Frankly, it was the uncomfortable masturbation joke that got me talking to E about it, and over time I learned more things about E’s childhood, mainly that his parents (his dad especially) have boundary issues. For instance, while E would take a shower growing up (and they always had a clear shower curtain), his dad would regularly barge through the door, often semi or fully naked, to use the toilet. E’s mom seems to enable her husband’s behavior, too. When E wanted to take her on a mother-son hike just to talk, she forbade it to avoid the backlash she would get from her husband for leaving him out. Feelings were not allowed in E’s household, and E was actually held back in kindergarten because he would often cry and act out for reasons nobody could understand. When he finally did get his mom together for some one-on-one time recently (they lied to his dad that they were going on a boring shopping trip, so that was an acceptable excuse – but only after having lunch as a group first), she told him that his dad did beat him while drunk once (when he was five years old!), but it only happened once so it wasn’t that bad (!).
Wendy, I feel like I’ve been bait-and-switched. I’m livid at my future father-in-law for the emotional abuse he’s put E and his mom through, and I’m surprised to find myself angry with his sweet, meek mom for enabling it, too.
On the one hand, I think we’re doing the best we can do. E is fully on board with the boundaries we want to set as a new family (such as never letting his parents watch our future kids without supervision, due to the explosive anger his dad’s already shown with our niece, the first grandchild). When his parents showed up at our building for an unannounced visit this past Sunday night with friends in tow “so that [they] could show [their friends] the place!” (?!), E calmly took them to the roof deck to chat, said I was busy, and that no, they could not see our place because it was not a good time. (By the way, they texted E later saying that they “hoped [they] weren’t too intrusive! :)”, and when E said it would have been better to call and ask if we were free, she said “Well, we would have only given you about 5 minutes warning anyway.” Really?!). I’ve got a solid partner in E, and I’m so very grateful for it.
But on the other hand, I can’t seem to let go of this anger, and I worry that eventually my resentment will spoil my relationship with E. After all, they’re his parents! At the very least, I need to let go of these feelings for my own health and peace of mind, but how? All I want is an acknowledgement (or apology?) that they’ve crossed some boundaries and that it wasn’t okay, but I don’t think they’re capable of doing that (and it’s not like I can change them). Do I confront them in person somehow? Do I count the days until we move hundreds of miles away? Help! — Resenting my In-Laws to Be
You know, honestly, I think you’re over-reacting. Yes, your future in-laws shouldn’t have come to your home without calling first. And, yes, your future father-in-law was inappropriate making a masturbation joke while holding eye contact with you. And, yes, it sounds like there were — and are — some boundary issues in E’s family. The drunken beating when E was 5 sounds horrible, but I also don’t understand the mother’s motivation for telling E about it during one of the rare occasions they were alone together. Was she trying to see if he remembered it? Hoping to downplay the event if he did? Trying to explain why she didn’t do anything about it? Was she apologizing?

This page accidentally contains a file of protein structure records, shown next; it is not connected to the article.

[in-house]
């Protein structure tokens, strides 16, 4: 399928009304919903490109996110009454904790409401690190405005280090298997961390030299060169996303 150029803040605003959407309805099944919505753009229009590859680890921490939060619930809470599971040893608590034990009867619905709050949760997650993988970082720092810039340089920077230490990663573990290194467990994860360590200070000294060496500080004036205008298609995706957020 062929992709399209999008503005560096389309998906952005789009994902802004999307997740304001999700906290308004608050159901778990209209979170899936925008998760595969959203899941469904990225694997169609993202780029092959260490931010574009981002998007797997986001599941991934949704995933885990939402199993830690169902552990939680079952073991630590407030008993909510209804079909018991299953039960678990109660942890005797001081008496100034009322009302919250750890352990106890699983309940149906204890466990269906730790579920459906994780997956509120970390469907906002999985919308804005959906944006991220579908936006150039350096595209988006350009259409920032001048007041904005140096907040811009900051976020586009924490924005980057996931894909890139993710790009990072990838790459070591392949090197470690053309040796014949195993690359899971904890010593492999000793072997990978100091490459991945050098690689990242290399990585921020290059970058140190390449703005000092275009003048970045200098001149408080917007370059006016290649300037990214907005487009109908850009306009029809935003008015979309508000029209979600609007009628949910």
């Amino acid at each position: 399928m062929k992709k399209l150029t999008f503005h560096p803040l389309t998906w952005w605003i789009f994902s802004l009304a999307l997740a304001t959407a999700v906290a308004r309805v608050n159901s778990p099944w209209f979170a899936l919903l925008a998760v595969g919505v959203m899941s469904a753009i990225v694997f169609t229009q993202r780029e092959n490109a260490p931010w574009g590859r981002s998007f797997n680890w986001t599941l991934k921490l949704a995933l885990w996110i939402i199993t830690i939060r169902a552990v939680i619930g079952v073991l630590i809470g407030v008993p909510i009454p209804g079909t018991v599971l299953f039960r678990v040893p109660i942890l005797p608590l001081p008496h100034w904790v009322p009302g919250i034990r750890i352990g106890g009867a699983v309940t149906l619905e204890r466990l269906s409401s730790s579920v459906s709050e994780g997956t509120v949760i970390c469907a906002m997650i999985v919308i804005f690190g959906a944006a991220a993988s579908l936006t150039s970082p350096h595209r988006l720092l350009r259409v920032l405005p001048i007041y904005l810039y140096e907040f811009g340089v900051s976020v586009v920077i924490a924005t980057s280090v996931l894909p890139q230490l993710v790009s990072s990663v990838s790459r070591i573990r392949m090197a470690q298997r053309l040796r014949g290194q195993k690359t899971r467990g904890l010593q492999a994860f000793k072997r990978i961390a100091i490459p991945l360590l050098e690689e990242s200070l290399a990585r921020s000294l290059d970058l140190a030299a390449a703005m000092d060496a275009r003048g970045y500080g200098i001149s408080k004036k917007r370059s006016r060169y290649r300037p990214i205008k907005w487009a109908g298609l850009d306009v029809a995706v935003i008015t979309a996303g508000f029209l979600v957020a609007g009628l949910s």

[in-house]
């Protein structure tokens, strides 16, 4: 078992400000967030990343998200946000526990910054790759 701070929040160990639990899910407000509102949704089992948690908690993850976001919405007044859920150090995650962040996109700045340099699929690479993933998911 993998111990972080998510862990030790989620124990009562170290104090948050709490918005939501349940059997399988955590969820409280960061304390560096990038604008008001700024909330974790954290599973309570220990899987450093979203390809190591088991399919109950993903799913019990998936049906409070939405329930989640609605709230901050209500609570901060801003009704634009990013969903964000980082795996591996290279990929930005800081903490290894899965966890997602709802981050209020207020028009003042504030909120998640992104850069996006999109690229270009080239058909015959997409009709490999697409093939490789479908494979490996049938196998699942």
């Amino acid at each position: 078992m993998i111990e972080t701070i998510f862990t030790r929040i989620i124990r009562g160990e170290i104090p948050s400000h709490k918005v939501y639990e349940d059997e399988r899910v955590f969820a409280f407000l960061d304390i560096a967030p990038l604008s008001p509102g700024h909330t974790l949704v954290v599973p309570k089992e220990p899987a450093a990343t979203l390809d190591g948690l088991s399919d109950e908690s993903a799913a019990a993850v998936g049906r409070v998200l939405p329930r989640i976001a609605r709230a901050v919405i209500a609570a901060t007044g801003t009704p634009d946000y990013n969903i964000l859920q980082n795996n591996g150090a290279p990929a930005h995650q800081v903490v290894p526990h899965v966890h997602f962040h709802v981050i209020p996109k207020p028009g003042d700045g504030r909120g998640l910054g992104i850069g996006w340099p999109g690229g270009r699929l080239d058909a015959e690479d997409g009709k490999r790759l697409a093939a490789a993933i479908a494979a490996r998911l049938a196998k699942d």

Anyway, what happened was wrong, but I’m not sure why you think YOU need or deserve an apology. Furthermore, why on earth would you resent E over these actions? By all accounts, he HAS acknowledged his parents’ boundary issues and he has worked with you to start creating boundaries to protect your relationship and your future family from his parents. Do you also need him to apologize to you for not filling you in on all his family’s demons before you agreed to marry him? Do you really feel like HE pulled a bait and switch on you? Wow, talk about blaming the victim here.
Please, try to let this anger and resentment you have go. Do NOT talk to E’s parents about your feelings, but rather, feel grateful that your fiancé is in agreement with you on how to handle them moving forward. So, you didn’t win the Perfect In-law Award. Karma didn’t make up for the lack of closeness you have with your own parents by giving you in-laws who are completely without flaws. But, guess what? No one has flawless parents OR in-laws. And as much as your marry into a spouse’s family when you tie the knot, the relationship that truly matters the most is the one you have with your husband or wife. If things are good between you, great. Let the other stuff go. And if you really can’t, or if your in-laws’ behavior continues driving you crazy and begins driving a wedge between you and your husband-to-be, then, yes, consider moving away. That would make much more sense than blaming E for the family he was born into, the way he raised, and the how his parents behave, all of which he has no control over.
If you have a relationship/dating question I can help answer, you can send me your letters at firstname.lastname@example.org.